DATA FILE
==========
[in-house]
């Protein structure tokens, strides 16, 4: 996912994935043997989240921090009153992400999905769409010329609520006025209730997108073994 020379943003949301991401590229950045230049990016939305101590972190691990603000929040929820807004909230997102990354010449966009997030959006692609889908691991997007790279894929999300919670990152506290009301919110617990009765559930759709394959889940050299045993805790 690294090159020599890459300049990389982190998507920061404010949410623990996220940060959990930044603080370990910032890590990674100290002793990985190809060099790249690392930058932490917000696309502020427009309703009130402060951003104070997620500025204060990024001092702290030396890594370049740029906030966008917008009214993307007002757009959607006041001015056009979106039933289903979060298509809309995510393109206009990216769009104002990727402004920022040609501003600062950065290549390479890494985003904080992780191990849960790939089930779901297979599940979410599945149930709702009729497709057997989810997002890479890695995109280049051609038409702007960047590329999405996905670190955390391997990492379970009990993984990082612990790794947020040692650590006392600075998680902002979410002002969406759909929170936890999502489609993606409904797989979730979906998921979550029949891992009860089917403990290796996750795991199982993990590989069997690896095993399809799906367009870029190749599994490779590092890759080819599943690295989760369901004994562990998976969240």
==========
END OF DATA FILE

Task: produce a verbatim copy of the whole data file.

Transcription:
[in-house]
């Protein structure tokens, strides 16, 4: 996912994935043997989240921090009153992400999905769409010329609520006025209730997108073994 020379943003949301991401590229950045230049990016939305101590972190691990603000929040929820807004909230997102990354010449966009997030959006692609889908691991997007790279894929999300919670990152506290009301919110617990009765559930759709394959889940050299045993805790 690294090159020599890459300049990389982190998507920061404010949410623990996220940060959990930044603080370990910032890590990674100290002793990985190809060099790249690392930058932490917000696309502020427009309703009130402060951003104070997620500025204060990024001092702290030396890594370049740029906030966008917008009214993307007002757009959607006041001015056009979106039933289903979060298509809309995510393109206009990216769009104002990727402004920022040609501003600062950065290549390479890494985003904080992780191990849960790939089930779901297979599940979410599945149930709702009729497709057997989810997002890479890695995109280049051609038409702007960047590329999405996905670190955390391997990492379970009990993984990082612990790794947020040692650590006392600075998680902002979410002002969406759909929170936890999502489609993606409904797989979730979906998921979550029949891992009860089917403990290796996750795991199982993990590989069997690896095993399809799906367009870029190749599994490779590092890759080819599943690295989760369901004994562990998976969240």